Make daily, weekly, or monthly goals, and when you meet them, treat yourself. No, do not go for a giant bowl of ice cream. Treat yourself to a movie, a sports game, or even get your hair done and pamper yourself. Associate not stress eating with getting to do fun things that make you happy and watch the stress melt from your life.
4. Eat more often
Smaller meals spread throughout the day can be a great trick for cutting down on excess calories. Eating 5-6 small meals a day can help keep you full so that when you get stressed, there isn’t any room for that slice of cake.
Those smaller meals can help keep your blood sugar in check, which can help keep you energized throughout the day giving you the energy you need to cope with the stress that is causing your overeating, in a healthy way that doesn’t tip the scales.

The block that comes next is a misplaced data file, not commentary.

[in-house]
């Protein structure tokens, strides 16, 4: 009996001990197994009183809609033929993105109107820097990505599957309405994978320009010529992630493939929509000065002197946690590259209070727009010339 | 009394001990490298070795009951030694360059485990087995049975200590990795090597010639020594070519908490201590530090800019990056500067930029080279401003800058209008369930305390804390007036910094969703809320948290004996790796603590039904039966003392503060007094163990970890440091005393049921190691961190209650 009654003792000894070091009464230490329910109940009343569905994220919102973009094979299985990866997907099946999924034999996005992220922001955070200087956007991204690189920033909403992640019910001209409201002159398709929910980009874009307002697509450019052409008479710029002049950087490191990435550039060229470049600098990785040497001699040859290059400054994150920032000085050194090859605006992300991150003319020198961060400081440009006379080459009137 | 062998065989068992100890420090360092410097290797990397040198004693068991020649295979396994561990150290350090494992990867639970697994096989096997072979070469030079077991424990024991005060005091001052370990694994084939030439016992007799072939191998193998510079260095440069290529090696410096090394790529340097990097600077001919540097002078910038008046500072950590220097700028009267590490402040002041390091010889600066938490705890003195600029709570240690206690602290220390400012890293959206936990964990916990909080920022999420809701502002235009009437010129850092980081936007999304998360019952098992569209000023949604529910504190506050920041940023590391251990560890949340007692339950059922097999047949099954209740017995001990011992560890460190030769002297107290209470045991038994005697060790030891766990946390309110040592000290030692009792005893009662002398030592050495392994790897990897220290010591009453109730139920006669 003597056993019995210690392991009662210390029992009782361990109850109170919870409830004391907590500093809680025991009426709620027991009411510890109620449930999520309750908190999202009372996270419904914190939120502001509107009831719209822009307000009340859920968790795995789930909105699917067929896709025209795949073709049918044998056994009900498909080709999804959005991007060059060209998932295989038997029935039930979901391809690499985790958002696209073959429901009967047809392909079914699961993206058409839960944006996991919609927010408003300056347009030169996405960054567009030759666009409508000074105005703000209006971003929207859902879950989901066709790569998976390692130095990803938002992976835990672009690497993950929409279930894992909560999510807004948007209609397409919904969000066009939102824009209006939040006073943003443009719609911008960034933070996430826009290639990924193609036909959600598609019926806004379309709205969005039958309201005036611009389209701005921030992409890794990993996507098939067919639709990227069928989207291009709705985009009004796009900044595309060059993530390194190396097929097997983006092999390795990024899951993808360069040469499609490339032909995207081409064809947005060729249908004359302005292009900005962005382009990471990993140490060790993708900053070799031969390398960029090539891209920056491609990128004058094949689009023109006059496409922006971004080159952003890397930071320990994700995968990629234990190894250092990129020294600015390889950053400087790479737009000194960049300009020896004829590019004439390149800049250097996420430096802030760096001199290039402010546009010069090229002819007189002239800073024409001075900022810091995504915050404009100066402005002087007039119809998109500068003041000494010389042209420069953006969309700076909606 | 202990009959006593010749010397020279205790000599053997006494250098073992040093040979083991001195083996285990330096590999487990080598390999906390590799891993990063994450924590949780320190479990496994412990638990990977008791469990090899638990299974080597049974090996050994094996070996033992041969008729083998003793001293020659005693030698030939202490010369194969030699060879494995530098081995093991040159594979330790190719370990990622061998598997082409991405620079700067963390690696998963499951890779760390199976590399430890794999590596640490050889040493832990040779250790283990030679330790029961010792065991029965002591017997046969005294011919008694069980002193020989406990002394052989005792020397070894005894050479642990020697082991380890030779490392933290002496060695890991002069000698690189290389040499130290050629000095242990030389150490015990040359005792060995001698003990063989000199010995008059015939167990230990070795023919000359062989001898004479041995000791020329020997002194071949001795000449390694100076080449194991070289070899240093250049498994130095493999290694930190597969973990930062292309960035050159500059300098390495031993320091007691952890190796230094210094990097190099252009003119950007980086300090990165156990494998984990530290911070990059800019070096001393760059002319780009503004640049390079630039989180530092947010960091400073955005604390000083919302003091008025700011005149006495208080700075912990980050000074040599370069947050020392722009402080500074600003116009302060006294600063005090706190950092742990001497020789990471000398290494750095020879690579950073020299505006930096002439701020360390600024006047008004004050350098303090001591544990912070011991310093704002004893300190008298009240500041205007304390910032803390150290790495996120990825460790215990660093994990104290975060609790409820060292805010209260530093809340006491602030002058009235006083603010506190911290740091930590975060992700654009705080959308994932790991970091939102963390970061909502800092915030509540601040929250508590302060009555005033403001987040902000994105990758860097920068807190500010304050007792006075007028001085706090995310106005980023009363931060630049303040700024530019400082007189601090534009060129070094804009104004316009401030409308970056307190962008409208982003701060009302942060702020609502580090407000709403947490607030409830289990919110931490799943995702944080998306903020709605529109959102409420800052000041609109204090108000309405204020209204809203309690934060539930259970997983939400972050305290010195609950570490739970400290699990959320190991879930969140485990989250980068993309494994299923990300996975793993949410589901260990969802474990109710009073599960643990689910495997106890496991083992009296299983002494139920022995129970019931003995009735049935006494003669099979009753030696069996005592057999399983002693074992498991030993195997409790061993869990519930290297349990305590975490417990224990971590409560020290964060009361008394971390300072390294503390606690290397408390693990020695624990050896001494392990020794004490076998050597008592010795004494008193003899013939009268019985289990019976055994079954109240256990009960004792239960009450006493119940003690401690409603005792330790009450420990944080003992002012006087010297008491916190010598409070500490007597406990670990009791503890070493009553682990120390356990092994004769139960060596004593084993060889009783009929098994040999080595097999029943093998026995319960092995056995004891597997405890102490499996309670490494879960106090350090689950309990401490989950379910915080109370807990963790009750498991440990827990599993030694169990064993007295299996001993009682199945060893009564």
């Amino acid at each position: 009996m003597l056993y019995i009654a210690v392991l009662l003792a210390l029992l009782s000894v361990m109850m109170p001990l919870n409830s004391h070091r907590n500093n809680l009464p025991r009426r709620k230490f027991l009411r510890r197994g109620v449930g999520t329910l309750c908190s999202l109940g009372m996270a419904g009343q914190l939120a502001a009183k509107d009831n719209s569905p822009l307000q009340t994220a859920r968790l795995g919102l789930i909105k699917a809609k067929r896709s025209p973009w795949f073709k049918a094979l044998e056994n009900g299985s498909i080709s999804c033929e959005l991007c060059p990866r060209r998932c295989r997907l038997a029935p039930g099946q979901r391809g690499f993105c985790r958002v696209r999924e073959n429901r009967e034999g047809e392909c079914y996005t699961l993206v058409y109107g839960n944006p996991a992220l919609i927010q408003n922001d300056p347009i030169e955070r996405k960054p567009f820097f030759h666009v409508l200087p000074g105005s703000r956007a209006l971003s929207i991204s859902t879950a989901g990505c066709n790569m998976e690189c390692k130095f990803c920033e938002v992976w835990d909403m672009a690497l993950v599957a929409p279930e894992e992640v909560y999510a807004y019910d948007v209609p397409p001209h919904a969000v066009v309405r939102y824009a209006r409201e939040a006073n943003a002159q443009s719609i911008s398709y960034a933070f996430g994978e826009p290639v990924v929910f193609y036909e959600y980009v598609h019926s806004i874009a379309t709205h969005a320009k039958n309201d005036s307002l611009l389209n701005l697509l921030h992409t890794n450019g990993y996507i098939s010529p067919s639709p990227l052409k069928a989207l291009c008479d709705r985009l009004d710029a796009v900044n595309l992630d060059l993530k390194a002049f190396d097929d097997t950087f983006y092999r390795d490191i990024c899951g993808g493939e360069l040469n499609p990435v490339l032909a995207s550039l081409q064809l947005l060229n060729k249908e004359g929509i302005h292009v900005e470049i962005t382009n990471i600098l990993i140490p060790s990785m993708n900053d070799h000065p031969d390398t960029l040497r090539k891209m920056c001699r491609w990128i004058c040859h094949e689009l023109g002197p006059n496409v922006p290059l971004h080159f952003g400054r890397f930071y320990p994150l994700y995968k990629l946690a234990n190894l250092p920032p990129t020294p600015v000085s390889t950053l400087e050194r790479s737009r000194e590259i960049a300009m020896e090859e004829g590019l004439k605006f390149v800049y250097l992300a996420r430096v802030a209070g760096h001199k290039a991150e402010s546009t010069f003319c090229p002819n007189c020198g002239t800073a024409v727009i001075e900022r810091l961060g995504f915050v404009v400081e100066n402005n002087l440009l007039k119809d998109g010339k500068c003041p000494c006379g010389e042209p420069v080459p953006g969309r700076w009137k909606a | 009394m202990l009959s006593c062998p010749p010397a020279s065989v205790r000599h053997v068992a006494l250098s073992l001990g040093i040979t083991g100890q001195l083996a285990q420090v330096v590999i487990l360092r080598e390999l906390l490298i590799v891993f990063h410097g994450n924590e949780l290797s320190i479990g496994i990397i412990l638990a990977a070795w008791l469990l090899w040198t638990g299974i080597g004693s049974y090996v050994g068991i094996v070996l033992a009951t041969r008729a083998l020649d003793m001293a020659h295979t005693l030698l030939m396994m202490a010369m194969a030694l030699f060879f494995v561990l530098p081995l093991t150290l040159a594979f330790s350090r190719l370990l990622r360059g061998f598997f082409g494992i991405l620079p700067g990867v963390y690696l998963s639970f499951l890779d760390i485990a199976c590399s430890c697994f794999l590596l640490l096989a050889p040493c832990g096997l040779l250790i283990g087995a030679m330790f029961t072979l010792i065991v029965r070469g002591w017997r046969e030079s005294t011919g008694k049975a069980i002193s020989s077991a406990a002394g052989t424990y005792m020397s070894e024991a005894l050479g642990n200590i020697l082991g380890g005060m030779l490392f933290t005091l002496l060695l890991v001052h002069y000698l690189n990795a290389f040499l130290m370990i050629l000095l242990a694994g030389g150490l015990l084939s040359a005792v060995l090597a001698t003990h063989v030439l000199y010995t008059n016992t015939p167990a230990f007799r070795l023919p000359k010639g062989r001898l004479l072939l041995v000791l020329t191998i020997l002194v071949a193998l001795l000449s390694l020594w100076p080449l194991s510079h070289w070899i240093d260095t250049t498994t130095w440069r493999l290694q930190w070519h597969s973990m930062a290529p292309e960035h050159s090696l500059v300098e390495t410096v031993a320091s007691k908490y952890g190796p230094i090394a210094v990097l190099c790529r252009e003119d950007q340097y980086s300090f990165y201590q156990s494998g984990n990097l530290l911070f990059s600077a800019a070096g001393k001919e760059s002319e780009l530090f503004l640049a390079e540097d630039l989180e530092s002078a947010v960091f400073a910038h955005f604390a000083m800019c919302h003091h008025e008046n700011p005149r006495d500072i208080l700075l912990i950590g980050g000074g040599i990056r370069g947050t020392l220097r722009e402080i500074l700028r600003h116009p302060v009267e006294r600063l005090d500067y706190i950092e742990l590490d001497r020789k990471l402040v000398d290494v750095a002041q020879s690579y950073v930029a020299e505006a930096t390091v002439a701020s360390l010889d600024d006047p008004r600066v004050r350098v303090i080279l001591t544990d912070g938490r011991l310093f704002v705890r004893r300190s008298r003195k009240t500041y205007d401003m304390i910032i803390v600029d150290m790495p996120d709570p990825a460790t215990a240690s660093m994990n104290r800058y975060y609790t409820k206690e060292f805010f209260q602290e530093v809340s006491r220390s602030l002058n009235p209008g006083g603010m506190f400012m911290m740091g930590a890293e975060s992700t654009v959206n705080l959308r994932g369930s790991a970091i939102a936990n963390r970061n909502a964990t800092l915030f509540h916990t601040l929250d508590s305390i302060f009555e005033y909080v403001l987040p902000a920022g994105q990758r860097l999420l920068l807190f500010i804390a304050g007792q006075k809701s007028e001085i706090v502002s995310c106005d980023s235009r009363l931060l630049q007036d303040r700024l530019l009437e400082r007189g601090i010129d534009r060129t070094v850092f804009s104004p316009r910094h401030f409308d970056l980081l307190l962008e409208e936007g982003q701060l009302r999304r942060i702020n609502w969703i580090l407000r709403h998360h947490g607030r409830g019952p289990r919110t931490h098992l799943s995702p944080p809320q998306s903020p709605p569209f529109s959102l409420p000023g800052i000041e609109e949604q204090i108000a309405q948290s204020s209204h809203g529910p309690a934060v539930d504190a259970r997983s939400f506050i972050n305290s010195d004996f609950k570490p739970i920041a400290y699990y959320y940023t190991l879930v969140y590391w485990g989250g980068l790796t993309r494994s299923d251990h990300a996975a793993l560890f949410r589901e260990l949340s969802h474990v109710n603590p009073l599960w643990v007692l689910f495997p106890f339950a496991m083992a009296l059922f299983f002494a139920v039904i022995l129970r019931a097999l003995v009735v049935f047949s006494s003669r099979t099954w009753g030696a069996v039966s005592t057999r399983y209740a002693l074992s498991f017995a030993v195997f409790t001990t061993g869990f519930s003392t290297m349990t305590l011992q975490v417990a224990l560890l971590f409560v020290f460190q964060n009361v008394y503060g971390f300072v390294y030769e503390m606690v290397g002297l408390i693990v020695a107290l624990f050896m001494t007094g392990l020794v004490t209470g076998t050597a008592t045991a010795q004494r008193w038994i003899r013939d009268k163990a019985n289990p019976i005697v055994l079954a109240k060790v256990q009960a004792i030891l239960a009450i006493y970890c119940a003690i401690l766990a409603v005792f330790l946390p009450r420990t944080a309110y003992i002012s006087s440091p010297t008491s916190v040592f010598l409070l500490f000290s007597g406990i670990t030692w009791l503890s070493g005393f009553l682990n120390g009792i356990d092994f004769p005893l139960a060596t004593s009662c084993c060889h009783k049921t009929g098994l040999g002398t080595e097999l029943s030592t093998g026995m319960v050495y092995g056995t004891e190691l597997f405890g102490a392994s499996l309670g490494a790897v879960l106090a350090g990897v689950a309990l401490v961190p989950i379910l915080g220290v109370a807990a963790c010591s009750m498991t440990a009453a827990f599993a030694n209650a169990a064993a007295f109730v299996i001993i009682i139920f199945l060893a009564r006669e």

The thing to remember with smaller meals is that they should be small, so about half of what you would eat for a normal meal. Make your life easier by prepping your meals in advance, so you can just grab it and go.
There are thousands of options for eating healthy meals that taste great, try some new recipes that interest you for example. This will keep your taste buds happy and keep you excited about food in general.
5. Don’t buy the junk
Another trick is to not buy the foods you’re stress eating, if it isn’t readily available, you can’t eat it. Instead, stock up on fresh fruits and some veggies that you can grab when you get the stress eating urge.
Make sure to have them washed, cut, peeled, or sliced in advance so they are more convenient than running to the store for surgery carbs.